Willpower Awareness

I recently completed listening to the audio book The Power of Habit: Why We Do What We Do in Life and Business by Charles Duhigg which opened up my eyes to just how influenced everybody is by habits. One concept from the book stood out to me more than the rest, strongly relating to my situation and changed the way I’ve been planning my days since. What is this concept? Quite simply, the fact that our willpower isn’t limitless and can be depleted.

For a very long time, I’ve always believed that the ability to get stuff done was only a matter of determination and effort. I thought that there is no limit to how much you can work given you are physically able. This way of thinking caused me to plan my days full of work with little time for rest or entertainment.

Surprisingly this strategy actually worked quite well, only on occasion would I crack and go binge drink with my friends at a club. Recently though this plan stopped working almost altogether. What caused it? Working my way to getting a summer body.

As discussed in a previous blog I recently implemented a strict diet and training program into my daily routine. At the start, I simply added a couple more cardio exercise sessions to my weekly plan and put a meal plan into place. Everything else was kept the same, I assumed that I’d be able to get the exact same amount of work done every week, minus the extra time I’d be spending in the gym or cooking.

I was very surprised to find that after a week or so I wasn’t able to finish even half of the work I used to be able to. The tasks that used to be a breeze now seemed like huge obstacles and sustaining focus for long enough to complete them seemed almost impossible.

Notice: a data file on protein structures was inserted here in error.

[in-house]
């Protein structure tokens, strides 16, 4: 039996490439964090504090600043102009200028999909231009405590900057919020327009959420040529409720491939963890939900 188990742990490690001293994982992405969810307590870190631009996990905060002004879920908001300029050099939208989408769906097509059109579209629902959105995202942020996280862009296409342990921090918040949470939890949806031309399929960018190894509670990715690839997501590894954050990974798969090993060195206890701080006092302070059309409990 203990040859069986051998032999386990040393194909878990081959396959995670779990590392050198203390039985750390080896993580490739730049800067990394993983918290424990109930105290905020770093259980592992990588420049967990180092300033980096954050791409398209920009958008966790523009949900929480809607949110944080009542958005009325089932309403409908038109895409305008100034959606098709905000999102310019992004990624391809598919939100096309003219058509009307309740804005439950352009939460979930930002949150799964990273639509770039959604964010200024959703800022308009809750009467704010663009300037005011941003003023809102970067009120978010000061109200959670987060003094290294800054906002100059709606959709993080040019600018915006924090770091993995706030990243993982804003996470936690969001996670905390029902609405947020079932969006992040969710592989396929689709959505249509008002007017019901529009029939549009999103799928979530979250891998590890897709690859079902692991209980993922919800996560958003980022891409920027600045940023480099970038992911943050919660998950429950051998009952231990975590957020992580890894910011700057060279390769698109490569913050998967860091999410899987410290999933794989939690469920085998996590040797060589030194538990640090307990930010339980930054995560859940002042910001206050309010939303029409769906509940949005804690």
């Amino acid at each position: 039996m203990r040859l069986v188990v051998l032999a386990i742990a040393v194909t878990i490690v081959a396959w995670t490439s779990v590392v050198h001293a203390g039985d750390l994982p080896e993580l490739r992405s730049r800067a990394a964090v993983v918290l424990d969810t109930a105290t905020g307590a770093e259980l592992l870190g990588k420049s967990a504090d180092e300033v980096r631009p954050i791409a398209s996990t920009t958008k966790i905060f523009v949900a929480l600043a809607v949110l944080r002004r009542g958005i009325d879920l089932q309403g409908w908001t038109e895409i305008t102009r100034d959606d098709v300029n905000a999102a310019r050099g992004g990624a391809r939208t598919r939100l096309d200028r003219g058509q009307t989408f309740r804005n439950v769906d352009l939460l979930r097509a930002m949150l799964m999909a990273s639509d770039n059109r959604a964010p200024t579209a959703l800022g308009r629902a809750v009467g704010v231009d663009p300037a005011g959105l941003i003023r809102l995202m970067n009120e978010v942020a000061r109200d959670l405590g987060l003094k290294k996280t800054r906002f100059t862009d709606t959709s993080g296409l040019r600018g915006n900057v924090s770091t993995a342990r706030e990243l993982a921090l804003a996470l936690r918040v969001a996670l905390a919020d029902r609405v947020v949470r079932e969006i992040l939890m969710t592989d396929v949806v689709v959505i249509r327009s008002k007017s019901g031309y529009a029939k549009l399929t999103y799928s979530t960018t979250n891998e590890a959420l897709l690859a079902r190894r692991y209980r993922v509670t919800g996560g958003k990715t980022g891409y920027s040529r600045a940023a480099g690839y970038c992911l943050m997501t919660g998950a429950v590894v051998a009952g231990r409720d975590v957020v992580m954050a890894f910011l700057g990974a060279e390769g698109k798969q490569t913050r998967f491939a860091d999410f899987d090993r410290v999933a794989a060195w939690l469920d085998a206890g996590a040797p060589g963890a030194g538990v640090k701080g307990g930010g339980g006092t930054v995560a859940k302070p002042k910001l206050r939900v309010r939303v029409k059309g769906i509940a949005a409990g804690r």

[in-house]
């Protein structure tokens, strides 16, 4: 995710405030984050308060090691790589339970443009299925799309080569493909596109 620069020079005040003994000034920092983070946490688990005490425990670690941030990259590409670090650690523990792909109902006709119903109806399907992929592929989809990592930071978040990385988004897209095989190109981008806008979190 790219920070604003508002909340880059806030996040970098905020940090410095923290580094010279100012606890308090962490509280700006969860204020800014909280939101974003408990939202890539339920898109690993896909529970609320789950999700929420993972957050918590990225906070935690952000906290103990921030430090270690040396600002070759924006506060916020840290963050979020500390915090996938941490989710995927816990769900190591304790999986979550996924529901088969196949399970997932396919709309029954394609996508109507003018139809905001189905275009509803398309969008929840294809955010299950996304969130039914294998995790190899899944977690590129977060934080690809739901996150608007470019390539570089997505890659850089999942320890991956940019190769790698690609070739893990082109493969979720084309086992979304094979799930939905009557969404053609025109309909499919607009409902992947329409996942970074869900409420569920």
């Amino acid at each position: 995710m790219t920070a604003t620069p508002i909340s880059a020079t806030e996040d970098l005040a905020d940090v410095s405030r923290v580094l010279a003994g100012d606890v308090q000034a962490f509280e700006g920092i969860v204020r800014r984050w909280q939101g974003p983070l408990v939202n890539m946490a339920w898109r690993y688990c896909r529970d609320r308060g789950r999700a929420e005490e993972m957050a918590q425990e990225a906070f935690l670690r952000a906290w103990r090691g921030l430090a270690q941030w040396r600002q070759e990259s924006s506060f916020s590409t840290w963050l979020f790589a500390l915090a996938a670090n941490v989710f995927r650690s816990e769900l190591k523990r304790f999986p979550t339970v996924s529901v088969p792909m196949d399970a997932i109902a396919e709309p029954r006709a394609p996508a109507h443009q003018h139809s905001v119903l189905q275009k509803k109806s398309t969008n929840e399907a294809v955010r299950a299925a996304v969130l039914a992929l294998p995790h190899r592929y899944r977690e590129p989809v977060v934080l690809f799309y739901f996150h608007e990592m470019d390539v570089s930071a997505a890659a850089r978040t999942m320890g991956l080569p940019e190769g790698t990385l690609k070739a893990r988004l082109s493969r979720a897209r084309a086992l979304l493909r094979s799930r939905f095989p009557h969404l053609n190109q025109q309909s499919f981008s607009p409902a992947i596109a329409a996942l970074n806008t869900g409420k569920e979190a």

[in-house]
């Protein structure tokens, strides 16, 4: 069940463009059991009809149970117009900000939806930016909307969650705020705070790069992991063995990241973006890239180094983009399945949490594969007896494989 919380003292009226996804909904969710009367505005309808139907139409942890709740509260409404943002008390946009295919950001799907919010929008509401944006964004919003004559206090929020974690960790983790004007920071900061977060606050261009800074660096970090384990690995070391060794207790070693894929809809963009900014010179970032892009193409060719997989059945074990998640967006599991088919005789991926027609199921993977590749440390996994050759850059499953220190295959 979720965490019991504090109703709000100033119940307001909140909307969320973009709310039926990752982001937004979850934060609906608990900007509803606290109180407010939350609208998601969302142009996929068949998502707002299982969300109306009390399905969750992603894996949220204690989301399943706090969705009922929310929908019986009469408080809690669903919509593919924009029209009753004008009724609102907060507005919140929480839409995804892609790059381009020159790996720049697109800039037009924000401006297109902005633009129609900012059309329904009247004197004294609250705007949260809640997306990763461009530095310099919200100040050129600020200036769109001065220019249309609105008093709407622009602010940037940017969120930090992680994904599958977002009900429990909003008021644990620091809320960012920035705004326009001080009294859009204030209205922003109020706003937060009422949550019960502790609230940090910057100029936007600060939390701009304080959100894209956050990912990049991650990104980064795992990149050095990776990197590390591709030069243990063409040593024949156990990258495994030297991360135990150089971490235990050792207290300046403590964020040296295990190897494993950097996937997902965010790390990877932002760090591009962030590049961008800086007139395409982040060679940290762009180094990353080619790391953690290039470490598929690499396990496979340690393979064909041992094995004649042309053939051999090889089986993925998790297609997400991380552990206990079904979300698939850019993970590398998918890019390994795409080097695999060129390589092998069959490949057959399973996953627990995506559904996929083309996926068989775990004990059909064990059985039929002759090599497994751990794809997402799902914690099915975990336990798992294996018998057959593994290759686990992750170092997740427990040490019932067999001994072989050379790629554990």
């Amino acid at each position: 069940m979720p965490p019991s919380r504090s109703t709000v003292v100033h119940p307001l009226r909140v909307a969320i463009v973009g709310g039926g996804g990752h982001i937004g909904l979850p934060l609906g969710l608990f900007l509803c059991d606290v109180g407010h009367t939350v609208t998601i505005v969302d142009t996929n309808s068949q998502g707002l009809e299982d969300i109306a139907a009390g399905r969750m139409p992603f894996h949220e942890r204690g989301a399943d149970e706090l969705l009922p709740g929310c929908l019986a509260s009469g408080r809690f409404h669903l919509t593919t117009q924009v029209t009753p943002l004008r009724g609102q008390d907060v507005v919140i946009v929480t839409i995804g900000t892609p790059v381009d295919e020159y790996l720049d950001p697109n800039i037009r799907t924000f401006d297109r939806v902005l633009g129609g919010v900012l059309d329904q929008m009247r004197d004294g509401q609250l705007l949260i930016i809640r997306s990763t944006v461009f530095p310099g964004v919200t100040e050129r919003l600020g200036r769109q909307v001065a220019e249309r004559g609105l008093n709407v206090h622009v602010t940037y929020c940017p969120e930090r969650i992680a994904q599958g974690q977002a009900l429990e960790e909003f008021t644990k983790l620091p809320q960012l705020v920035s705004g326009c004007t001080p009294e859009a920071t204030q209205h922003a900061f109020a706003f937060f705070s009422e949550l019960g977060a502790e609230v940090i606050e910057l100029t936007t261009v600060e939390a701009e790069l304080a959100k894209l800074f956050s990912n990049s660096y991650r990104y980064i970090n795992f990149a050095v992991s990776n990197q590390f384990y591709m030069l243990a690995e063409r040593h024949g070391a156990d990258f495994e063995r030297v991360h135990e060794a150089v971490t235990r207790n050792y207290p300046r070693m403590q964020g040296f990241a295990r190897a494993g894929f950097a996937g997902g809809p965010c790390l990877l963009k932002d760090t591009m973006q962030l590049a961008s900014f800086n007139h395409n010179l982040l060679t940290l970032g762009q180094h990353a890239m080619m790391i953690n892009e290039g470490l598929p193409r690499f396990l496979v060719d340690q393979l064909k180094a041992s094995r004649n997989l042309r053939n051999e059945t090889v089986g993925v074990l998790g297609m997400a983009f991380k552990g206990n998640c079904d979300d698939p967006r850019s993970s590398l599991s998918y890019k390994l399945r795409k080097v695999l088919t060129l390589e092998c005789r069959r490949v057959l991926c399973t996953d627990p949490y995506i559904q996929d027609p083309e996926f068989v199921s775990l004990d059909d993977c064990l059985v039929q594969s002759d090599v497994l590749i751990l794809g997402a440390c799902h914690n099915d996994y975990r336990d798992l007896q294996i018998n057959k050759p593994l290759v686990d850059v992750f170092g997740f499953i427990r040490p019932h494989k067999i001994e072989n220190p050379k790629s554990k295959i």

I rationalized that I’m not determined enough and that I need to work harder but no matter how hard I tried I simply was not able to do nearly as much as before. Then one day, while walking on a stair machine at the gym listening to The Power of Habit the author began talking about how willpower is limited. The studies used to prove this theory involved examining how people performed and reacted to certain activities after already exerting willpower versus people who hadn’t.

It turned out that the people who had exerted willpower performed worse in later mentally straining activities than those who hadn’t. People who exerted willpower became more frustrated and weren’t able to persevere through failures.

This is when I realized that my own willpower is also limited and that by introducing a meal plan and exercise the remaining parts of my day were affected. Saying no to junk food all throughout the day, or jogging for 30 minutes will make it far more difficult to write a blog post or read a chapter of a software book.

Several things began to make sense at this point, like for example why I would cheat on my diet if I put in a lot of effort into doing work in the morning. As a result, I began taking the limitations of my willpower into account when planning my day, setting just enough “tasks” such that all of them could be done without me snapping and going on an eating spree.

After only a couple of days of toning it down, things began to fall into place. I was able to complete whatever work I planned far more effectively, and with a lot more joy. I began to have more energy throughout the day, and actually had time to sit back and watch a movie or two. My diet fell into place as well, with ice cream binges happening nowhere near as often. The lesson I learned is that mental energy has to be treated as a previous resource and invested into what is important now.

 

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Karol Zdebel

Recent Computer Science graduate, and current Android developer.

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